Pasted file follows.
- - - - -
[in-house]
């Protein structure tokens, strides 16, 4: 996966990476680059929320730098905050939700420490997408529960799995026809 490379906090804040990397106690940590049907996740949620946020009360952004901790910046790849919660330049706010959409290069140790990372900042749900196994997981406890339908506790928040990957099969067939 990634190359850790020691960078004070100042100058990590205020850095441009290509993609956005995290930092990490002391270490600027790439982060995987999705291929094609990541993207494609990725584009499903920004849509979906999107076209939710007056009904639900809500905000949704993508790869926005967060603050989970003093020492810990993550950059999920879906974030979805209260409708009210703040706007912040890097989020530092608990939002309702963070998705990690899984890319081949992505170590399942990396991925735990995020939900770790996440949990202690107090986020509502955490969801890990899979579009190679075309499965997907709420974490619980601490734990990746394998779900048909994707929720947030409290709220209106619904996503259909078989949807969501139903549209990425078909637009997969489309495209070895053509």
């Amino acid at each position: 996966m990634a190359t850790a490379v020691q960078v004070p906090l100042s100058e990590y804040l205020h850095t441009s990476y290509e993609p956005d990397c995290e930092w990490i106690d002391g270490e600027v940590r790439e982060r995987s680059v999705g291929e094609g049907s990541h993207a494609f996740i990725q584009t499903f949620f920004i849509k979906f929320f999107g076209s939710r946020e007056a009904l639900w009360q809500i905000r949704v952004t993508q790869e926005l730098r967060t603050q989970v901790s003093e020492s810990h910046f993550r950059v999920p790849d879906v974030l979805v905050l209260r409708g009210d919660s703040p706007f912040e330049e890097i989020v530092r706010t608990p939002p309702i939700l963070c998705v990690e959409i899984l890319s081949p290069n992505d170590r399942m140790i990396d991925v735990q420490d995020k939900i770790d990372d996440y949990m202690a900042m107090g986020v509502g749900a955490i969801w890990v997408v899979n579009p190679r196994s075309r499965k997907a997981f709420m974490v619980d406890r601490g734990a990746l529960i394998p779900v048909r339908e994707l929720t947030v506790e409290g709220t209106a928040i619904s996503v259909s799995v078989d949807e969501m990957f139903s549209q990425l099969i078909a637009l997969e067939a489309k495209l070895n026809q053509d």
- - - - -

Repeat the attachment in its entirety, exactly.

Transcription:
[in-house]
């Protein structure tokens, strides 16, 4: 996966990476680059929320730098905050939700420490997408529960799995026809 490379906090804040990397106690940590049907996740949620946020009360952004901790910046790849919660330049706010959409290069140790990372900042749900196994997981406890339908506790928040990957099969067939 990634190359850790020691960078004070100042100058990590205020850095441009290509993609956005995290930092990490002391270490600027790439982060995987999705291929094609990541993207494609990725584009499903920004849509979906999107076209939710007056009904639900809500905000949704993508790869926005967060603050989970003093020492810990993550950059999920879906974030979805209260409708009210703040706007912040890097989020530092608990939002309702963070998705990690899984890319081949992505170590399942990396991925735990995020939900770790996440949990202690107090986020509502955490969801890990899979579009190679075309499965997907709420974490619980601490734990990746394998779900048909994707929720947030409290709220209106619904996503259909078989949807969501139903549209990425078909637009997969489309495209070895053509």
């Amino acid at each position: 996966m990634a190359t850790a490379v020691q960078v004070p906090l100042s100058e990590y804040l205020h850095t441009s990476y290509e993609p956005d990397c995290e930092w990490i106690d002391g270490e600027v940590r790439e982060r995987s680059v999705g291929e094609g049907s990541h993207a494609f996740i990725q584009t499903f949620f920004i849509k979906f929320f999107g076209s939710r946020e007056a009904l639900w009360q809500i905000r949704v952004t993508q790869e926005l730098r967060t603050q989970v901790s003093e020492s810990h910046f993550r950059v999920p790849d879906v974030l979805v905050l209260r409708g009210d919660s703040p706007f912040e330049e890097i989020v530092r706010t608990p939002p309702i939700l963070c998705v990690e959409i899984l890319s081949p290069n992505d170590r399942m140790i990396d991925v735990q420490d995020k939900i770790d990372d996440y949990m202690a900042m107090g986020v509502g749900a955490i969801w890990v997408v899979n579009p190679r196994s075309r499965k997907a997981f709420m974490v619980d406890r601490g734990a990746l529960i394998p779900v048909r339908e994707l929720t947030v506790e409290g709220t209106a928040i619904s996503v259909s799995v078989d949807e969501m990957f139903s549209q990425l099969i078909a637009l997969e067939a489309k495209l070895n026809q053509d």